Keep in mind that the default passwords for modems and routers are easily found on the Internet. Changing the default password of the modem or router is absolutely necessary and essential. Even the passwords for accessing the wireless service must be changed because programs that have managed to encode the algorithm that creates them are increasingly seen on the Internet. The main rule is therefore to change all the default passwords already entered on the device, even if they seem very long and complex.
5. Remote Administration Modem.
Most modems or routers can be administered remotely over the Internet. The problem, however, is that someone besides you can potentially locate the Internet Protocol (IP) modem and perform a hacker attack to enter the control panel.
A simple fix for this vulnerability is to disable remote administration of the modem or router. Generally for home networks, remote access is not necessary and the safest thing is to disable this type of possibility. Of course you can always access the panel, but only via the lan cable connected to the router, undoubtedly much more secure.
6. Filtering MAC addresses .
What computers are connected to the wireless network? How can you know or control the devices that access the network?
Clarified that both WPA2 encryption and strong passwords are the best methods for controlling who is accessing the network, however most modems and routers offer additional methods for controlling access to the network.
Each computer or smartphone capable of accessing a wireless network has a unique identification number known as the MAC (Media Access Control) address. By now almost all modems / routers also offer the possibility to limit access to a wireless network only to devices included in a special list on the router.
Many of you will already know that this method of protection is not as strong as it may seem. In fact, it is possible that some people make real MAC address spoofs to identify the serial number that has access to the network and modify another device capable of overcoming this protection, but this method still offers an additional level of security that can help protect your network.
Please note that if you set MAC filtering incorrectly your devices may no longer connect to the network. Nothing dramatic: just reopen the router configuration panel and enter the right number in the list of MAC Addresses, a list that will be stored in the router and will not have to be re-entered every time (unless new additions).
7. How strong should your wireless signal be?
How strong is the wireless signal? How far does it have to go to make the most of your connection?
In most houses, about 20-30 meters (in a straight line) is more than enough, so why transmit the signal to the whole neighborhood giving more possibilities for further attacks?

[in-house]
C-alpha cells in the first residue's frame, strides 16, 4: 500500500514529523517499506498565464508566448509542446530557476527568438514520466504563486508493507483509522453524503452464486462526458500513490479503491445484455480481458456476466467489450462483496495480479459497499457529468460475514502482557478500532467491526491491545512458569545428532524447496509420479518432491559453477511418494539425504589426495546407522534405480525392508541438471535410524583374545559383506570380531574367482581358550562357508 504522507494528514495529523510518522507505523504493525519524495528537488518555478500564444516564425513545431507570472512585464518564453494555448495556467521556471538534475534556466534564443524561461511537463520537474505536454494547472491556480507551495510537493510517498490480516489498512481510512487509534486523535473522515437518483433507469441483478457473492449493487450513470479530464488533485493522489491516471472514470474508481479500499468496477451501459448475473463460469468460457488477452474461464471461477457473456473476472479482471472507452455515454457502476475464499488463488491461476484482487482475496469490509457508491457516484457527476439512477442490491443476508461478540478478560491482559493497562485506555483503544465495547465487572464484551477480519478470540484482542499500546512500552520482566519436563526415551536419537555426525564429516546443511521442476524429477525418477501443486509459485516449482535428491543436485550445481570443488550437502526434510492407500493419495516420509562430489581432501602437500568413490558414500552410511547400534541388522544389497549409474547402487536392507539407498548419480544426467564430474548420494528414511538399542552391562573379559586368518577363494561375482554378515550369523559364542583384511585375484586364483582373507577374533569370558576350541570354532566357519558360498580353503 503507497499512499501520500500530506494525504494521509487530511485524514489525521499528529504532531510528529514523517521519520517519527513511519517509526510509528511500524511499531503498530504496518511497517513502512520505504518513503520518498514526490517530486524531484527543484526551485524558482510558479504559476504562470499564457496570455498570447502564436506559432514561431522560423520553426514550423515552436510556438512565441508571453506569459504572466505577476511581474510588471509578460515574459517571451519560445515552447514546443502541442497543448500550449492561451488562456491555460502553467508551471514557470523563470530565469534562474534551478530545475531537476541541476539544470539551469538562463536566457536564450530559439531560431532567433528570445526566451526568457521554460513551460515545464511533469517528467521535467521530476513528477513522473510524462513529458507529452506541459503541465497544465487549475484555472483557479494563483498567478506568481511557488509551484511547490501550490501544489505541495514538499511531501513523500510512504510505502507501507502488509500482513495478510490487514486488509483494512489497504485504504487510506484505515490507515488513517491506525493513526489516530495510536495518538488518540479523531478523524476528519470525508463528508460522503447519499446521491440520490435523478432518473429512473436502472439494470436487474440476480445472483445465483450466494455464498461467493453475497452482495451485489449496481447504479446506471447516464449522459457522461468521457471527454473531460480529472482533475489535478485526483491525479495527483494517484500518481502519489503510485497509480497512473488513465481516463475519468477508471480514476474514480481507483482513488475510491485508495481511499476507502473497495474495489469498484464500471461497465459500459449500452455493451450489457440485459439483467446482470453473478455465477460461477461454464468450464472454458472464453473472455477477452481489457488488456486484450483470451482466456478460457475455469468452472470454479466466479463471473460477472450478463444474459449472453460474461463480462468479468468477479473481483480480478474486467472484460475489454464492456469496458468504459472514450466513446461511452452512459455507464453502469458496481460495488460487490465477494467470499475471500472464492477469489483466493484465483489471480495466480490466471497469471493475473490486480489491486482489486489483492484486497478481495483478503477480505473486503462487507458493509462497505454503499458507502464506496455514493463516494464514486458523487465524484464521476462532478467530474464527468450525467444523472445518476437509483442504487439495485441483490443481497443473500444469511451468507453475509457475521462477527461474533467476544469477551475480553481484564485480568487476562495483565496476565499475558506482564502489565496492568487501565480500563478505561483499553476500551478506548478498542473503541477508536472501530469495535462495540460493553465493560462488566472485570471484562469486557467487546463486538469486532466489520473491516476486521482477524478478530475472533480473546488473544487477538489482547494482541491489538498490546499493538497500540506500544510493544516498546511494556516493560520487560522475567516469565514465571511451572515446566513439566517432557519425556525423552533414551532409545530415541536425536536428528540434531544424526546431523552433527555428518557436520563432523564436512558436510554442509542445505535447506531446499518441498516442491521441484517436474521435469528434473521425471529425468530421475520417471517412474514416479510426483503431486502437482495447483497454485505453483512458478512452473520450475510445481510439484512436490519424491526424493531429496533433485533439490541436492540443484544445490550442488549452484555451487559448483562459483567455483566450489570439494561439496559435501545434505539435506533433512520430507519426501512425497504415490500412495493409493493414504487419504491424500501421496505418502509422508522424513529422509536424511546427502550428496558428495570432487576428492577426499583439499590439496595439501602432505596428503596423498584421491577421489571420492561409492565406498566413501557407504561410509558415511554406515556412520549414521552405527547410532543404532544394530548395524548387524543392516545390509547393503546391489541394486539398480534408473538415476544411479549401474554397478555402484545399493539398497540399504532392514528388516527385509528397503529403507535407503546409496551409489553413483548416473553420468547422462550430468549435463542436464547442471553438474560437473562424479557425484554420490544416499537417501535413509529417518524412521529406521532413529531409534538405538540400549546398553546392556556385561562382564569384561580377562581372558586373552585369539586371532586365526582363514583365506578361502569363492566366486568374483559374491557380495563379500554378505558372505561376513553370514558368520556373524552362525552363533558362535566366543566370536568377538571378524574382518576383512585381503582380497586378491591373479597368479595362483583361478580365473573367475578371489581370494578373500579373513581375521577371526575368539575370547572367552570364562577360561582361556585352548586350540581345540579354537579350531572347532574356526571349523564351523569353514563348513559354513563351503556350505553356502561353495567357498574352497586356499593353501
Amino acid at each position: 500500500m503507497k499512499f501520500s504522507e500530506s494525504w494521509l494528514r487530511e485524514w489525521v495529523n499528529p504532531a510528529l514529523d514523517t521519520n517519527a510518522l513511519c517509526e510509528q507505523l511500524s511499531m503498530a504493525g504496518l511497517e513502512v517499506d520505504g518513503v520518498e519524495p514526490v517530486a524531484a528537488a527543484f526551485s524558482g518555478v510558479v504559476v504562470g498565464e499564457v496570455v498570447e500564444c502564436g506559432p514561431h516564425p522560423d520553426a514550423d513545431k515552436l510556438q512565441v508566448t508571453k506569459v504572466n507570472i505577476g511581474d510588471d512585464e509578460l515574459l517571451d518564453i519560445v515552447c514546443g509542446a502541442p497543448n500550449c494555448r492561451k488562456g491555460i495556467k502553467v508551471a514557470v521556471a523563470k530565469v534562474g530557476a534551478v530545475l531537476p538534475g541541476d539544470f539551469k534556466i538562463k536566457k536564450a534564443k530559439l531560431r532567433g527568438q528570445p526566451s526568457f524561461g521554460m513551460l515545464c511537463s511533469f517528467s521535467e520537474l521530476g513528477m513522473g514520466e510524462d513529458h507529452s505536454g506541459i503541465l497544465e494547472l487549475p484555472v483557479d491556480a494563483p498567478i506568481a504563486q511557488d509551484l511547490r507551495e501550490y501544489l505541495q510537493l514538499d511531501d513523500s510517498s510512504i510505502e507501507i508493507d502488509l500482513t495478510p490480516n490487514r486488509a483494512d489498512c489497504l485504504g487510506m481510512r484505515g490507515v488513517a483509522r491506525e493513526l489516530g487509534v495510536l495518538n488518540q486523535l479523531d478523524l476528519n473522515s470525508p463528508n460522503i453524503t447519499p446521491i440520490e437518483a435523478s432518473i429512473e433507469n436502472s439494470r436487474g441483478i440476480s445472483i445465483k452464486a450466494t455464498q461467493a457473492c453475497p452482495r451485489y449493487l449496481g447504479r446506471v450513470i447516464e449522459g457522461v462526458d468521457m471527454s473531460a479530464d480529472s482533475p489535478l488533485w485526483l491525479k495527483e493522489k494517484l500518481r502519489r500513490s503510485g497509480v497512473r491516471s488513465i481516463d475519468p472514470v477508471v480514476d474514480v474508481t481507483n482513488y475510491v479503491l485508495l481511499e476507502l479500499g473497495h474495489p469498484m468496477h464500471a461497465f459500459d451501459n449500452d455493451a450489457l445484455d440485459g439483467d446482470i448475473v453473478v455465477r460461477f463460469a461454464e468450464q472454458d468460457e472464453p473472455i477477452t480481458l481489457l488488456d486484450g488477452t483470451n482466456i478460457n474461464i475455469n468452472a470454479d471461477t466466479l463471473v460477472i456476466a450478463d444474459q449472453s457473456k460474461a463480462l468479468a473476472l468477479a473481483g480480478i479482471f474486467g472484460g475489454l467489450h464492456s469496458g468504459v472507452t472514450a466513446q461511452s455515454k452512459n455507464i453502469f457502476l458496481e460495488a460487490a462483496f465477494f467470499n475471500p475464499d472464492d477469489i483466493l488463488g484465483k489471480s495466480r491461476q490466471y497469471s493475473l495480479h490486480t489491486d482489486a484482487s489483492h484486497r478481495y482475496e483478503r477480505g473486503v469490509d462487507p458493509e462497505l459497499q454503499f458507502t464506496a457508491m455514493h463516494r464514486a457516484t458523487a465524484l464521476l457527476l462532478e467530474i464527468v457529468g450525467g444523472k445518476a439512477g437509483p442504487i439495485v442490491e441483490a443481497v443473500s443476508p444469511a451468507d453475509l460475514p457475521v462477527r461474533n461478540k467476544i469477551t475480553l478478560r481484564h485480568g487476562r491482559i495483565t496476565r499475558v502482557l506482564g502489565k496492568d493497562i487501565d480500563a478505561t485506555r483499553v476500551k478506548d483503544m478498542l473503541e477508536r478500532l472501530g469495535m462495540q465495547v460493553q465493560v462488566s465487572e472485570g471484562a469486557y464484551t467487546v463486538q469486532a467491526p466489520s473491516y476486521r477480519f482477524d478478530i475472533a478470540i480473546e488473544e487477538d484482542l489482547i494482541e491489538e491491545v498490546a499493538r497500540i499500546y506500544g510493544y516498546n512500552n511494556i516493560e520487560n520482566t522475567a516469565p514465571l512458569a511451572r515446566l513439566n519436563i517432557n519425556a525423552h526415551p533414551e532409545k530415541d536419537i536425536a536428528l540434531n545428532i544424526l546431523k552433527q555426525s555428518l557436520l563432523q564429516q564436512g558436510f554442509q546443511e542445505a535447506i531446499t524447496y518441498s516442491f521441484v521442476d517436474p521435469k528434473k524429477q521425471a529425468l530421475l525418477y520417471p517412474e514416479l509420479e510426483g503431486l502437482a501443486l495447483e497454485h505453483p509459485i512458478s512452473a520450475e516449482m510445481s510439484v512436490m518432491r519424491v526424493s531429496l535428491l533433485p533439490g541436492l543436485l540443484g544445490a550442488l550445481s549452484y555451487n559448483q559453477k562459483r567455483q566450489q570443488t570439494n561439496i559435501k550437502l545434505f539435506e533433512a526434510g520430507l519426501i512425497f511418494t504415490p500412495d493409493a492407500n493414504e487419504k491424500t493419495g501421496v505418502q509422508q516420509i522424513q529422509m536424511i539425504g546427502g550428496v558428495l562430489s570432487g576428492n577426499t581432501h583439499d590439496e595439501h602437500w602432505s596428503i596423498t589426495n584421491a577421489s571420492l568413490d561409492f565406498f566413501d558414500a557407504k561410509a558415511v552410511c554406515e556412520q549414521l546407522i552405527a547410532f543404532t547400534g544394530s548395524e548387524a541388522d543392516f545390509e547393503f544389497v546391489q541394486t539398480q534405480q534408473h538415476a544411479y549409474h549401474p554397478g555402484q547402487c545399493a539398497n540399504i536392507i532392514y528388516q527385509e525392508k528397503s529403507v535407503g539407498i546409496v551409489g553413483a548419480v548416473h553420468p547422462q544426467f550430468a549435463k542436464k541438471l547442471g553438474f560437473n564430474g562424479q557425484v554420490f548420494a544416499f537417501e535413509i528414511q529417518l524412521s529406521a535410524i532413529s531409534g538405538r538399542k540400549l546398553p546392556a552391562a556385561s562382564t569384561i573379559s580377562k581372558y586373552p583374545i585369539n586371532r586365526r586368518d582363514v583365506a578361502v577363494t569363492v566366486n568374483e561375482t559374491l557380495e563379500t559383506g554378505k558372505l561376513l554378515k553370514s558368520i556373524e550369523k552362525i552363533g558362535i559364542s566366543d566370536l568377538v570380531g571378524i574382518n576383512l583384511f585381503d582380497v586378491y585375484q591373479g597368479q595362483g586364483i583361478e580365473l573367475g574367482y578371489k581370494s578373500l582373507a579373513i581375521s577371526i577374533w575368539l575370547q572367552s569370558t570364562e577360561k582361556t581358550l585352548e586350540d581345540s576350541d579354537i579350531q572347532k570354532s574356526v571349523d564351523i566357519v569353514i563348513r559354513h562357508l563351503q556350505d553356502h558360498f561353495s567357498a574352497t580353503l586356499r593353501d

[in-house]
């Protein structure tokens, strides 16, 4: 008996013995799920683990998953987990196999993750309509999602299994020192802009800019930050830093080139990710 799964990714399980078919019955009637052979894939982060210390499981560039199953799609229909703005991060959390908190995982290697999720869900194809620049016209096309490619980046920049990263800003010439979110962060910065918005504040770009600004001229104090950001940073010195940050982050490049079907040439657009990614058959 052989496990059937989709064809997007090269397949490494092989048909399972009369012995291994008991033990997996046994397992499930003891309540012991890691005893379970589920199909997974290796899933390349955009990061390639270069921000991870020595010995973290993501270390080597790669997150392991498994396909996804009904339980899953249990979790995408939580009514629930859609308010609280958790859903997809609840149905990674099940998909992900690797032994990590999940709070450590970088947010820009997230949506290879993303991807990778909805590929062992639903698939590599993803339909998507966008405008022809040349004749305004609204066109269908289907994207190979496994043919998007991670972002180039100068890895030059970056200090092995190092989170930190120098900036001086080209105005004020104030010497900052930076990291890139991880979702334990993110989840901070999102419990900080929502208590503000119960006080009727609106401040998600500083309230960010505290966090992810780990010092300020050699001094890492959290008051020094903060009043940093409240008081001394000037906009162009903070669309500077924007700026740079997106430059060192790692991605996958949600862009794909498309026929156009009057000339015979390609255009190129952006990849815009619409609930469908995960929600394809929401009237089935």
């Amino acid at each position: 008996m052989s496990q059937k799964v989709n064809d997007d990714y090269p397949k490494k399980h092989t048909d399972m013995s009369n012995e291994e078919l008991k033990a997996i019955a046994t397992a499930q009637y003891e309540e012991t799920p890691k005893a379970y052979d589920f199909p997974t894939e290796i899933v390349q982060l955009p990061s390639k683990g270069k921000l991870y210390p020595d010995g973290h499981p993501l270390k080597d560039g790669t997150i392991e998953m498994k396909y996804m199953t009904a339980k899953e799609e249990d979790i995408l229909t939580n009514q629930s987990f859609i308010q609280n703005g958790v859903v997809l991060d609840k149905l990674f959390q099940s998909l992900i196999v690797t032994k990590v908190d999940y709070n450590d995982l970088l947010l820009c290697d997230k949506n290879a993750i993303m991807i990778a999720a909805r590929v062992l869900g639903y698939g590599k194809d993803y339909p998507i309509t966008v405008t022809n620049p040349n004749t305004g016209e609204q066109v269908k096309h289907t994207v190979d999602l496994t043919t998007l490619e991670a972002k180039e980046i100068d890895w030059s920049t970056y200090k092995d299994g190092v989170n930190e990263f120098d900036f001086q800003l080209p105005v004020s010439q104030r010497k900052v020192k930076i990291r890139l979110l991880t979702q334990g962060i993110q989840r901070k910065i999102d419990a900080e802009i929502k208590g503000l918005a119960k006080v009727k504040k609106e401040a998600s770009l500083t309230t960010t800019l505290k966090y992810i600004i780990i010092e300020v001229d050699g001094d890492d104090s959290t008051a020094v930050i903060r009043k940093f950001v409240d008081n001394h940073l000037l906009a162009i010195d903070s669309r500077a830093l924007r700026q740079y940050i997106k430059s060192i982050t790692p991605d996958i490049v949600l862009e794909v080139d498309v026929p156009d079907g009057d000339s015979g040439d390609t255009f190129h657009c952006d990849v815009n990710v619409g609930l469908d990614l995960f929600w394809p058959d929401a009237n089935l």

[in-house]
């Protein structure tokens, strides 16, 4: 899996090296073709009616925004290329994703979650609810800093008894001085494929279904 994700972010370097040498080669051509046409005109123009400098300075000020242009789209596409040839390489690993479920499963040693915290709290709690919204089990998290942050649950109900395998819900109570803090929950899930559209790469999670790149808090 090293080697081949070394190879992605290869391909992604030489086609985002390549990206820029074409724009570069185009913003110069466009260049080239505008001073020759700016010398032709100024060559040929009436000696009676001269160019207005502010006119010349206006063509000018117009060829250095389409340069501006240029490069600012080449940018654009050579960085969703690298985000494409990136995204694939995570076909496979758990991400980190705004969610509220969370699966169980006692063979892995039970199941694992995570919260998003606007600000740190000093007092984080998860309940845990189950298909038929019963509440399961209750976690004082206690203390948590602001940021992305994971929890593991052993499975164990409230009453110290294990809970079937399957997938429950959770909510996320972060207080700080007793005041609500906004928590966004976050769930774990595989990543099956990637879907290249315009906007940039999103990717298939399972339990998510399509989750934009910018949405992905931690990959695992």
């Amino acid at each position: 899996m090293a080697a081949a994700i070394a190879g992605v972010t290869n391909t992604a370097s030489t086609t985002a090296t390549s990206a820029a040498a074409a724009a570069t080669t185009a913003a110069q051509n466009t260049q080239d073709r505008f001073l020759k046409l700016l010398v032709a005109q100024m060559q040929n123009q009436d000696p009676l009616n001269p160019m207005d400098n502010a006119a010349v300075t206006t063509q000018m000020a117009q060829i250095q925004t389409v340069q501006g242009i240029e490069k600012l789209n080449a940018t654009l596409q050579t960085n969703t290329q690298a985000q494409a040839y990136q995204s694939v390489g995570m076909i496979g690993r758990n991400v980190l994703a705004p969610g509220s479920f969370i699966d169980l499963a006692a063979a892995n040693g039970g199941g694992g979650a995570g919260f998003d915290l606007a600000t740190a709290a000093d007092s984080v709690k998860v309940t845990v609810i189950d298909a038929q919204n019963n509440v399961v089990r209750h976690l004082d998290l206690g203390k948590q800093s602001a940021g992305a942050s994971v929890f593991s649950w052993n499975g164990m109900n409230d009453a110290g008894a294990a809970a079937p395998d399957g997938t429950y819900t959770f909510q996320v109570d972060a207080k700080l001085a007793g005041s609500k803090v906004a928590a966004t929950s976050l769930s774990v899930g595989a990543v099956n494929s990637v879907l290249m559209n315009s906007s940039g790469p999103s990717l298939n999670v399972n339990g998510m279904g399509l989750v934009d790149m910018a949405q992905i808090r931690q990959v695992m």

Not all modems and routers allow (in the configuration panel) to adjust the signal strength, but if the relative option is present we recommend that you “calibrate” the range well, so as to avoid further temptations. Without signal it is impossible to enter the network!
8. Activate the firewall integrated in the router / modem
Many modems and routers come with a built-in firewall. A firewall can prevent unauthorized people from accessing the network, and it is also able to control which programs work within the network. The modem / router firewall must be enabled through the configuration panel. It is usually disabled by default, perhaps due to initial connection problems, check.
There is also to consider that some wireless devices include in their firmware some security programs generally known as intrusion detection systems (IDS) . These systems are able to detect attempts to gain unauthorized access to the system, protecting and blocking a good number of attacks outside the network.
In case you are about to buy a wireless modem or router ask if it is equipped with IDS, this function could cost a little more, but it is definitely recommended.
9. Is your modem updated?
Modems and similar devices work thanks to software known as “firmware”. This firmware, like other software programs, sometimes requires an update to make sure it always works with maximum efficiency and to improve your / your safety.
Many modems supplied directly by Internet Service Providers (ISPs) offer an automatic firmware update. In this case, check with your provider if this occurs.
If not, firmware updates will have to be done manually by logging on to the modem manufacturer’s website. Do not use firmware found on the net or unofficial, use only that of the manufacturer because more and more “tarot” software circulating specifically created by hackers to access private wireless networks.